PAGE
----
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Counting in Asturian

Language overview

Forty-two in Asturian Asturian (asturianu) is a Romance language of the West Iberian group. Whereas not an official language, it is spoken in the Spanish province of Asturias by about 150,000 people. It is also known as Astur-Leonese or Bable.

Asturian numbers list

  • 1 – un
  • 2 – dos
  • 3 – tres
  • 4 – cuatro
  • 5 – cinco
  • 6 – seis
  • 7 – siete
  • 8 – ocho
  • 9 – nueve
  • 10 – diez
  • 11 – once
  • 12 – doce
  • 13 – trece
  • 14 – catorce
  • 15 – quince
  • 16 – deciséis
  • 17 – decisiete
  • 18 – deciocho
  • 19 – decinueve
  • 20 – venti
  • 30 – trenta
  • 40 – cuaranta
  • 50 – cincuenta
  • 60 – sesenta
  • 70 – setanta
  • 80 – ochenta
  • 90 – noventa
  • 100 – cien
  • 1,000 – mil
  • one million – un millón

Asturian numbering rules

Now that you’ve had a gist of the most useful numbers, let’s move to the writing rules for the tens, the compound numbers, and why not the hundreds, the thousands and beyond (if possible).

  • Digits and numbers from zero to fifteen are specific words, namely ceru [0], un [1] (una in its feminine form), dos [2], tres [3], cuatro [4], cinco [5], seis [6], siete [7], ocho [8], nueve [9], diez [10], once [11], doce [12], trece [13], catorce [14], quince [15]. Sixteen to twenty-nine are regular numbers, i.e. named after the ten (or the twenty) and the digit. Diez y seis [10 and 6] is phonetically shortened with an apocope as deciséis. The same applies up to twenty-nine: decisiete [10 and 7], deciocho [10 and 8]… ventinueve [20 and 9].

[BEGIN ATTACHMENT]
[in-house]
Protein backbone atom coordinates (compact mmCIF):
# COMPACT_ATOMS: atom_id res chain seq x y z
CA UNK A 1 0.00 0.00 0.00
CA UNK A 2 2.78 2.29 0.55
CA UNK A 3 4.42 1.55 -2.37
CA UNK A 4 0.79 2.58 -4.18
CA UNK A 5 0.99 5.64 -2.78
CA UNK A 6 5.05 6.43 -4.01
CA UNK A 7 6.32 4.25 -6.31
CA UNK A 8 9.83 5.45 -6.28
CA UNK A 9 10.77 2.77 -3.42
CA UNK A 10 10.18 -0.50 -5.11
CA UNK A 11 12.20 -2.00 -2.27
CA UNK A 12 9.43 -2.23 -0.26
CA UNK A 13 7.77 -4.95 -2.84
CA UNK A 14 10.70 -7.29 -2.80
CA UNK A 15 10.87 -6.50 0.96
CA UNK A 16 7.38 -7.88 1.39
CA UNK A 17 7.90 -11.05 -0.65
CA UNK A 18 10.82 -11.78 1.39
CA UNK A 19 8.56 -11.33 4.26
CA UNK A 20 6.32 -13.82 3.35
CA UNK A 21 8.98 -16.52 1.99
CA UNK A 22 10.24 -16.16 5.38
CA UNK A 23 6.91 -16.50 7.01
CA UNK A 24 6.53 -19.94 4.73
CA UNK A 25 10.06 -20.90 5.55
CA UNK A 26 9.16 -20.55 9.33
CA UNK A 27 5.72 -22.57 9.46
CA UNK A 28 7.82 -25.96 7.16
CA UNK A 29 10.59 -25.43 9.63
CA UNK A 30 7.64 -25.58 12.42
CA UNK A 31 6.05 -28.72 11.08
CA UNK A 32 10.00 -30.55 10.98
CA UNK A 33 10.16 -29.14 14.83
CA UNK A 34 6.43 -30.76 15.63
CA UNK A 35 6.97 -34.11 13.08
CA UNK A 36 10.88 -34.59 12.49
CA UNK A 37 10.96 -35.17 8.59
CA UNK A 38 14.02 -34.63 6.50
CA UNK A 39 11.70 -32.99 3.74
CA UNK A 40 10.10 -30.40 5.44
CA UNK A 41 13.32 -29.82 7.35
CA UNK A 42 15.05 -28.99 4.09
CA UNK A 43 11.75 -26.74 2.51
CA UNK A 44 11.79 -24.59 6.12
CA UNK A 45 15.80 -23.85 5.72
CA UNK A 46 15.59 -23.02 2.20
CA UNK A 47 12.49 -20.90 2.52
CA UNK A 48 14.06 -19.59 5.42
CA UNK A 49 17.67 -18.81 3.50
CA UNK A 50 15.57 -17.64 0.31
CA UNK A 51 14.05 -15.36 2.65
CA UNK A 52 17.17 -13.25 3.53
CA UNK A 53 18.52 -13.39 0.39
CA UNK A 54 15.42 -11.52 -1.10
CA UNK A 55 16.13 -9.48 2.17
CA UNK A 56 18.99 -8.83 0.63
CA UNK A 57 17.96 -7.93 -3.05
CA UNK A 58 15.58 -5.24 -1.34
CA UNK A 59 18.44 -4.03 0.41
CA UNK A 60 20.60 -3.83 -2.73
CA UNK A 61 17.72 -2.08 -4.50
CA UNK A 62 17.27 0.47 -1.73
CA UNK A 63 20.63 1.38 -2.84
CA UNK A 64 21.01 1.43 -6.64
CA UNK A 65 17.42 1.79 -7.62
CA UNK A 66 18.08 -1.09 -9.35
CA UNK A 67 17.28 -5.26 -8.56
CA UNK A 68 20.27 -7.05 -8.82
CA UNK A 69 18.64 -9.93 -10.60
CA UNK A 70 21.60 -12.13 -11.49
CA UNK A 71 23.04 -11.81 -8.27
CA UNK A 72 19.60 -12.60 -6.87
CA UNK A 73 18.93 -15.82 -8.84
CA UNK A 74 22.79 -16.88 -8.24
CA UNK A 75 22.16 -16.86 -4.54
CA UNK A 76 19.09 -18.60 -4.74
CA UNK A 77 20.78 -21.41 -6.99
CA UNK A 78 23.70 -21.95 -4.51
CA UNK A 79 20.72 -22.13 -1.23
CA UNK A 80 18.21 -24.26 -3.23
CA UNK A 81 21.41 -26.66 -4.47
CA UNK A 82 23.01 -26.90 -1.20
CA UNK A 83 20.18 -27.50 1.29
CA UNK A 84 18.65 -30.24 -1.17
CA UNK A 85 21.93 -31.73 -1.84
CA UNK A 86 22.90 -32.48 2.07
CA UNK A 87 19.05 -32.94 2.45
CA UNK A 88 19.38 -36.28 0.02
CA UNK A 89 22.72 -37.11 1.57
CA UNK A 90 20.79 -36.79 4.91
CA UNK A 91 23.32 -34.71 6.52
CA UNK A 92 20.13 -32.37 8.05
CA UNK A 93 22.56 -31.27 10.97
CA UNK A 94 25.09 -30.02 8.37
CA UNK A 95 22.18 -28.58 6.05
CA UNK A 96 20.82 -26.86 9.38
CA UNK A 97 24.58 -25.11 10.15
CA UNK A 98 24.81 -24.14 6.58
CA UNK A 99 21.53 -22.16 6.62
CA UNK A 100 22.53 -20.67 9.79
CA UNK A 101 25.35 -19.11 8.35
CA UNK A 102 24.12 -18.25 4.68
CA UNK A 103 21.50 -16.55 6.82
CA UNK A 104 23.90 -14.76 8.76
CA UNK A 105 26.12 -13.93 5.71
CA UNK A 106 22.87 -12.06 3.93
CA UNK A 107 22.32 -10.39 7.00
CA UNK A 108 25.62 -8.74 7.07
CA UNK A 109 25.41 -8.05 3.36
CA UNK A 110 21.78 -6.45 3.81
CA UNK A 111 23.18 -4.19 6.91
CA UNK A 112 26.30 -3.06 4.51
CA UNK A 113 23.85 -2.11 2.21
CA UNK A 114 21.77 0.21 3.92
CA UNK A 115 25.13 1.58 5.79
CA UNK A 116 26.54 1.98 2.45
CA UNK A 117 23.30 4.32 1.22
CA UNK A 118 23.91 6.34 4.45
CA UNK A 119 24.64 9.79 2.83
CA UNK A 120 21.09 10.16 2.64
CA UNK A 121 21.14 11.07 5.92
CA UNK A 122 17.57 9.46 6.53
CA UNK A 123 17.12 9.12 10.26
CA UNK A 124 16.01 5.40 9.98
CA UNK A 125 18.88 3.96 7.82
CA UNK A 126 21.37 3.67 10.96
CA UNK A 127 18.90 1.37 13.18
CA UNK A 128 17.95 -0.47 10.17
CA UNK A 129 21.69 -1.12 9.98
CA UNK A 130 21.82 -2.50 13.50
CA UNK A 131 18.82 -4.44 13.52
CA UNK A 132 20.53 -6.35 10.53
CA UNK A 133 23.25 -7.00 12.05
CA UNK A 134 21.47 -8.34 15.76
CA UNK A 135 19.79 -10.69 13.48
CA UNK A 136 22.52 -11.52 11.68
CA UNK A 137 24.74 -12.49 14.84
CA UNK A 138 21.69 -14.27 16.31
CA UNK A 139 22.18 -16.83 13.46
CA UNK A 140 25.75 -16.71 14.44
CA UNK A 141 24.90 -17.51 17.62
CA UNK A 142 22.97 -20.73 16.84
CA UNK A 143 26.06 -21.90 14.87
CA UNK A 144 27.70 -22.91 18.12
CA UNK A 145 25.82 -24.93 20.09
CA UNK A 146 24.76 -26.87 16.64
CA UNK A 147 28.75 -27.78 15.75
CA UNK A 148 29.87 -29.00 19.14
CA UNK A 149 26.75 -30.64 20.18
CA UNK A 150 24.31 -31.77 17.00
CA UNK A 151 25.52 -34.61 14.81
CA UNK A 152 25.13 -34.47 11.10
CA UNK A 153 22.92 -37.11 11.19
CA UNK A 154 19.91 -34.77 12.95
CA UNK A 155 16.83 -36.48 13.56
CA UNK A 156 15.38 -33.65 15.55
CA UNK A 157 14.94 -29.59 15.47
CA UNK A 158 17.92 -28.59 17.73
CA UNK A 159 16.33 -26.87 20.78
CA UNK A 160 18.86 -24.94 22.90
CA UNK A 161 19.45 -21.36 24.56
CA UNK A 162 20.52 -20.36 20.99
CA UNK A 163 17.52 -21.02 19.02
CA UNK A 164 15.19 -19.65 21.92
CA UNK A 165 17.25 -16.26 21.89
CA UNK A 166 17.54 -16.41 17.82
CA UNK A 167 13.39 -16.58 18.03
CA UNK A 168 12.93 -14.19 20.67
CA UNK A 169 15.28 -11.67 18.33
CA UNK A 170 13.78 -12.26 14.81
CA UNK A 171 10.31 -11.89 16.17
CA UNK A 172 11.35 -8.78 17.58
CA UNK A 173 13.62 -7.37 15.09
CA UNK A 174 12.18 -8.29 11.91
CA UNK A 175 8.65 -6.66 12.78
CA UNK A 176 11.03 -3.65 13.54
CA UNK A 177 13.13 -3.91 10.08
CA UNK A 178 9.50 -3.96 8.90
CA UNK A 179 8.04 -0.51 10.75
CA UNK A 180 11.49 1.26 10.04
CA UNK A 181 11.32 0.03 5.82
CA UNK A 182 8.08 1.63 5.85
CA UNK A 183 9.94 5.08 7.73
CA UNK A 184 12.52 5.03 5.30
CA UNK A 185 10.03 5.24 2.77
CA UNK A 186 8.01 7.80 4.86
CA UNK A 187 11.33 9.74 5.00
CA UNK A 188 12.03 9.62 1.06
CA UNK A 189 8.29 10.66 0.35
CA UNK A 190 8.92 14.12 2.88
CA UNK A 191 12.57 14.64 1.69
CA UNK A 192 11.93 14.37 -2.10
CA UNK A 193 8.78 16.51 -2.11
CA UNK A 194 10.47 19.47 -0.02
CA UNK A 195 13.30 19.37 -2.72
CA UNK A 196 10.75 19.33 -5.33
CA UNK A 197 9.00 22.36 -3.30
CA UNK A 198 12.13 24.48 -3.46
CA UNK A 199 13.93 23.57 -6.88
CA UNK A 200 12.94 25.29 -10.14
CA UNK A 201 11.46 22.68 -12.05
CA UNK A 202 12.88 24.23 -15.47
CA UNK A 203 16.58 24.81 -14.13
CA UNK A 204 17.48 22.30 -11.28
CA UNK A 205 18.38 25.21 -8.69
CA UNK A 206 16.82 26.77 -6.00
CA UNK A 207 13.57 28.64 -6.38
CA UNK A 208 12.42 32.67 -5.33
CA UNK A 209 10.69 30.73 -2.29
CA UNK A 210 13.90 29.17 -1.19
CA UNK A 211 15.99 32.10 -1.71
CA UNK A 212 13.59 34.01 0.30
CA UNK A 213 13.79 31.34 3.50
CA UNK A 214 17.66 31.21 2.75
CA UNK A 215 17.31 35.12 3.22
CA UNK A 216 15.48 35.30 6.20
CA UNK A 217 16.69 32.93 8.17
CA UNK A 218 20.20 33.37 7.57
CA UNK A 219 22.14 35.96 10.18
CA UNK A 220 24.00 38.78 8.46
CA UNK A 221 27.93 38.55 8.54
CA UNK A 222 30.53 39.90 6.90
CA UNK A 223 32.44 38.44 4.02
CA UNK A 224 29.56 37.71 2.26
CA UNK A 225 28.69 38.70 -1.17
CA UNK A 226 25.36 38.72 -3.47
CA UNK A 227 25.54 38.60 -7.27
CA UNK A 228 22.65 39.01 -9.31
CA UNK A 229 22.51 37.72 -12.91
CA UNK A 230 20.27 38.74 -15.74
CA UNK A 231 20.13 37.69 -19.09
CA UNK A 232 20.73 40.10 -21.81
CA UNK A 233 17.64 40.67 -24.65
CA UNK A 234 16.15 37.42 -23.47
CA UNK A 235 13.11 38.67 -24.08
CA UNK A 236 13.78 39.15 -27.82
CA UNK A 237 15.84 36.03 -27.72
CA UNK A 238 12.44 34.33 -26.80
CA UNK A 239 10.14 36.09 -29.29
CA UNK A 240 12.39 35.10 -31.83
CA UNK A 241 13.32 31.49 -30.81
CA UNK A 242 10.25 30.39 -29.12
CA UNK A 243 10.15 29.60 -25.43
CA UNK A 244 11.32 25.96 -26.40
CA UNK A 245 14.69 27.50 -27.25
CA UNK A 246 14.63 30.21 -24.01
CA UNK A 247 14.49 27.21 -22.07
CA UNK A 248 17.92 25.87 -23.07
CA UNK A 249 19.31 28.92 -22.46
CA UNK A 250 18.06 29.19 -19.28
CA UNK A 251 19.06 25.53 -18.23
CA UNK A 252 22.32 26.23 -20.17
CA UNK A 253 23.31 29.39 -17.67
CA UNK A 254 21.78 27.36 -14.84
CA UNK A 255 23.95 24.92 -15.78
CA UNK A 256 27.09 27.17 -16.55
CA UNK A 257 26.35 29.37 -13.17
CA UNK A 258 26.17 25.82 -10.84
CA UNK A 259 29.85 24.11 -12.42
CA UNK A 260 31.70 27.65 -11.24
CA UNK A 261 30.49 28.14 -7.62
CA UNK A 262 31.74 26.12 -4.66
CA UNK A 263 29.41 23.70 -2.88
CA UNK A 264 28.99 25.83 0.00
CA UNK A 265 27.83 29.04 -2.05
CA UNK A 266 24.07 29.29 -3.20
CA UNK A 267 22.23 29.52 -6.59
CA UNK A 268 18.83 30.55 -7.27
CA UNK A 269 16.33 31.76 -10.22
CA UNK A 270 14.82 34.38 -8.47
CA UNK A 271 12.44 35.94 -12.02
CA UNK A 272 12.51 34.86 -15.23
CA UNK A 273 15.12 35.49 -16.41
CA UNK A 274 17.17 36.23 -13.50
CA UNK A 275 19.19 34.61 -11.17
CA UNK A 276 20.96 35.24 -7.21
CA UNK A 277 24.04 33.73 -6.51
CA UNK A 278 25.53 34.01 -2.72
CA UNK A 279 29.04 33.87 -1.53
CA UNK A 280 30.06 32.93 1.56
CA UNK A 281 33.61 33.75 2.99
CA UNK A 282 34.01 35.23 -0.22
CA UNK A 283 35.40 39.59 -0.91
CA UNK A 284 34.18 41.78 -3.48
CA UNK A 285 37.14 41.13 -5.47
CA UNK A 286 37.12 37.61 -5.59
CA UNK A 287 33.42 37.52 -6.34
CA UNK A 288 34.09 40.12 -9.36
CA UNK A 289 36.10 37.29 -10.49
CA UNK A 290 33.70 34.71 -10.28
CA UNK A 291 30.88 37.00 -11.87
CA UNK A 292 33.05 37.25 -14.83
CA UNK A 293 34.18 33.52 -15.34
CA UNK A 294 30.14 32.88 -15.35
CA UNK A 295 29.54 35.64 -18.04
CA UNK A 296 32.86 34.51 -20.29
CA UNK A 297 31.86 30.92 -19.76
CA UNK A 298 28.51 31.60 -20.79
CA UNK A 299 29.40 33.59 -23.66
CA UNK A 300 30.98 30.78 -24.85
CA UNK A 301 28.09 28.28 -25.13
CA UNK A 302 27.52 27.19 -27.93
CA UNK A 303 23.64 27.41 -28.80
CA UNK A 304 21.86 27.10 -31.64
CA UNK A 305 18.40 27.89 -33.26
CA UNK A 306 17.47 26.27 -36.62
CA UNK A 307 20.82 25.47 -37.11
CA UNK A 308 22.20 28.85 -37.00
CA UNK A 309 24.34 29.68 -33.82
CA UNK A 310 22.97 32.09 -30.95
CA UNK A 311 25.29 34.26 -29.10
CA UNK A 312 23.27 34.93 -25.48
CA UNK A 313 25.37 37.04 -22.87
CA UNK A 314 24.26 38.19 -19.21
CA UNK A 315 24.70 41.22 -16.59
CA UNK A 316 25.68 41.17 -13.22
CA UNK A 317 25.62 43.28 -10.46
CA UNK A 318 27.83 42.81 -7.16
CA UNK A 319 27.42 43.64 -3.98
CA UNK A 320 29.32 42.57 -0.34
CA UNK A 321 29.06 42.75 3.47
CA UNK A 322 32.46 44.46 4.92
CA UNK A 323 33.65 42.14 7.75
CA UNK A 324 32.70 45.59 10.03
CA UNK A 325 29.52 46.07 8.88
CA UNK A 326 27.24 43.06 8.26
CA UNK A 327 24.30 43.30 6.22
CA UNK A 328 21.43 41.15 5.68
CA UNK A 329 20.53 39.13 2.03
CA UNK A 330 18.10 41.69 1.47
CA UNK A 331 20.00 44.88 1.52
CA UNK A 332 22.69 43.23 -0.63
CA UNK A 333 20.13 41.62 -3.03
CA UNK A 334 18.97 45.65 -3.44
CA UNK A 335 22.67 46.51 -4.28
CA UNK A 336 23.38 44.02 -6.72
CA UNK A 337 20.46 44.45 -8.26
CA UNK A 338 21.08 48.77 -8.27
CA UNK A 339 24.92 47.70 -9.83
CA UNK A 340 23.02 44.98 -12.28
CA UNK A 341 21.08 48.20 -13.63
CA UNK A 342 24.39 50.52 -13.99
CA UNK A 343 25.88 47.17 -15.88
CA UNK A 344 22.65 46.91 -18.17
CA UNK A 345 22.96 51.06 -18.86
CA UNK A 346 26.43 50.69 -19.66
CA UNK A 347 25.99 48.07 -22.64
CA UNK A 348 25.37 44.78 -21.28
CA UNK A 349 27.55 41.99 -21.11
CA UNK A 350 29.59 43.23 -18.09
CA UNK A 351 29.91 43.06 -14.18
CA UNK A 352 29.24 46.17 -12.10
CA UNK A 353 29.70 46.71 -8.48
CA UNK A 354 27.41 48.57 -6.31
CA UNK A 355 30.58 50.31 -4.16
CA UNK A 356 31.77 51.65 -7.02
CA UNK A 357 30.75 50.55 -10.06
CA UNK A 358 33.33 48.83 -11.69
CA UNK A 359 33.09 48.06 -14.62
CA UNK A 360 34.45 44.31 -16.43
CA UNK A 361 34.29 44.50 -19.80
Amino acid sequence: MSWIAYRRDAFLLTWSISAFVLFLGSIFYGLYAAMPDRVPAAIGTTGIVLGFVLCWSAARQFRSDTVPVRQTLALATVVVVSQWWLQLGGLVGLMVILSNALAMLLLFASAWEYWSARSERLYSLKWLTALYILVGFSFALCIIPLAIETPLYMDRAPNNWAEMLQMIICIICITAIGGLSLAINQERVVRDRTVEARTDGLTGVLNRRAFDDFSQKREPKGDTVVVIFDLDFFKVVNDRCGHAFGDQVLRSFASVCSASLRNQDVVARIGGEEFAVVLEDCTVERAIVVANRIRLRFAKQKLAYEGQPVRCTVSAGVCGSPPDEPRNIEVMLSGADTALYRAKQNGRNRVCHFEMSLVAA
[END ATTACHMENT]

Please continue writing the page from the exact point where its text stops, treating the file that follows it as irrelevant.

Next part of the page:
• The tens have specific names based on the multiplier digits roots except for ten and twenty: diez [10], venti [20], trenta [30], cuarenta [40], cincuenta [50], sesenta [60], setenta [70], ochenta [80] and noventa [90].
  • Tens and units are linked with y (and), as in trenta y un [31].
  • Hundreds are formed by removing the space between the multiplier and the hundred word: cien [100] (plural cientos), but doscientos [200], trescientos [300], cuatrocientos [400], quinientos [500], seiscientos [600], setecientos [700], ochocientos [800], and novecientos [900].

Write a number in full in Asturian

Let’s move now to the practice of the numbering rules in Asturian. Will you guess how to write a number in full? Enter a number and try to write it down in your head, or maybe on a piece of paper, before displaying the result.

Romance languages

Asturian, Catalan, Corsican, Eonavian, French, Friulian, Galician, Gallo, Italian, Jèrriais, Ladin, Latin, Lombard (Milanese), Occitan, Picard, Portuguese (Brazil), Portuguese (Portugal), Romansh, Sardinian, Spanish, and Venetian.

Other supported languages

As the other currently supported languages are too numerous to list extensively here, please select a language from the full list of supported languages.

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